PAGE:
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Did you know October is Fire Prevention Month? 


It is important to raise fire safety awareness to help ensure your home and family are protected in case of an emergency. Each year there are roughly 358,500 house fires that happen in the United States (with more than 50% of those fires occurring in the kitchen).


Although homeowners insurance should cover you from unexpected events, it is still good to take precautions, as house fires can easily cause thousands of dollars in property damage. 

Luckily, though, there is plenty you can do to prevent fire damage to your home.


Here are some ‘spooktacular’ Fire Prevention Month tips all homeowners and family members should follow:


  1. Ensure that your smoke alarms, detectors, and/or sprinklers are properly installed, and that those items are checked on a monthly basis. Keep in mind that most smoke detector batteries will need to be changed approximately every six months. You should also always be on the lookout for any missing or disconnected batteries.
  2. Make a fire escape plan. Just like you had in grade school, your family also needs to have an established and practiced exit plan in case of a fire emergency. Otherwise, all other precautionary efforts you’ve made from this list might not be enough to save you or your loved ones if you’re ever caught in a house fire. 
  3. Beware when cooking. Now that we know 50.7% of home fires start in the kitchen (2018 study), you will need to remember to keep a watchful eye on all of your kitchen appliances.
  4. Don’t smoke inside. If you do insist on smoking inside, make sure not to smoke in bed, when feeling tired, when taking medications that cause drowsiness, or after drinking alcohol. Additionally, if you have kids in the house, be sure to use child-resistant lighters/matches. (Source).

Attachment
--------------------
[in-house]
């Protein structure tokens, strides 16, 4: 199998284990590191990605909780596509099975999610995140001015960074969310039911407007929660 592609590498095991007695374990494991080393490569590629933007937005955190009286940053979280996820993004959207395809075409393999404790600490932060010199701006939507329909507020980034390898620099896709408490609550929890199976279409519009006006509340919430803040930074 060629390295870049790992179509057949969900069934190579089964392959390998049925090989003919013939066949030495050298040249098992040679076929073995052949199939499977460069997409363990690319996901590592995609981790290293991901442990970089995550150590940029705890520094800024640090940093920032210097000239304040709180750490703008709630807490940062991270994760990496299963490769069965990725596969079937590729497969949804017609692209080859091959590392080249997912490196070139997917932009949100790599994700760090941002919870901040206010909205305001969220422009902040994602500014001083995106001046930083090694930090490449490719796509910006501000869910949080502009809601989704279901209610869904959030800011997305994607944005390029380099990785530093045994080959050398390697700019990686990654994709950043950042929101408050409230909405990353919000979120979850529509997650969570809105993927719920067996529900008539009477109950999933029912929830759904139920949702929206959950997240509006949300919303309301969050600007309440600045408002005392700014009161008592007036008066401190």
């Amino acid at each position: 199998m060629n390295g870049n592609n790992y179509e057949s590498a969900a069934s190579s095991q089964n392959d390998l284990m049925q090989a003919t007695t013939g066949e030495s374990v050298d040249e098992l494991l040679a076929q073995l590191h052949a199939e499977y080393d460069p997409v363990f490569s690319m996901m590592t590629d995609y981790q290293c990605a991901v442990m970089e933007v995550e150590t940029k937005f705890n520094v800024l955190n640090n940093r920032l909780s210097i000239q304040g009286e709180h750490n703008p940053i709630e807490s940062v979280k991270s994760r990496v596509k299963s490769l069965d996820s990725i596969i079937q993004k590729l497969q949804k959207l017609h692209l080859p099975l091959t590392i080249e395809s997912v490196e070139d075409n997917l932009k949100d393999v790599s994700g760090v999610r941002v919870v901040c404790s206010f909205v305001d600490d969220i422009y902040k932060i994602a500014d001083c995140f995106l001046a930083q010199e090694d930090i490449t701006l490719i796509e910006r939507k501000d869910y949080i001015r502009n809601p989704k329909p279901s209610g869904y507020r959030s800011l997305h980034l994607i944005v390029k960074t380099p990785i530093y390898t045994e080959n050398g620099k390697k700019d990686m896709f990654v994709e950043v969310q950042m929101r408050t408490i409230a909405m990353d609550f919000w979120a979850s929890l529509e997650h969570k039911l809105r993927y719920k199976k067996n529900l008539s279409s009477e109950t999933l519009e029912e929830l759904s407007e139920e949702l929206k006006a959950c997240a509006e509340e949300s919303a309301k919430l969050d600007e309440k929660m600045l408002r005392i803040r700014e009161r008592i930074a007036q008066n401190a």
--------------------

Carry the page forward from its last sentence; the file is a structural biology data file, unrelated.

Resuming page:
5. Measure carbon monoxide levels. One of the most important areas to place a carbon monoxide detector is right near the bedroom. You should also routinely check that the device is still working properly (Source).
  6. Close bedroom doors when possible. This simple action can prevent a fire from spreading from room to room.
  7. Light candles safely. Never light a candle that is closer than 12 inches to any other flammable item. Place candles in sturdy holders that won’t tip over, or consider using flameless candles in your home. (Source)
  8. Check your outlets. Ensure that your outlets are not overloaded with plugs, and that the devices you do have plugged in to them are fully inserted into the sockets. If you have young children, install tamper-resistant outlets. (Source)


Preventative Measures for Outdoors

  1. Keep your home clear of any outlying debris that may catch fire.
  2. Prune your landscaping to decrease the possibility of fire traveling from the ground to a taller plant and into the house. (Source)
  3. Safeguard roof with fire resistant materials. Here’s a list of several fire-resistant roofing materials to consider for your next project. (Source)
  • Asphalt Shingles
  • Metallic Roofs
  • Slate Roofs
  • Synthetic Roofing Shingles
  • Clay & Concrete Tile
  • Synthetic Wood Shake Shingles

4. Lastly, don’t forget to move any combustible materials/appliances (grills, etc.) away from your home.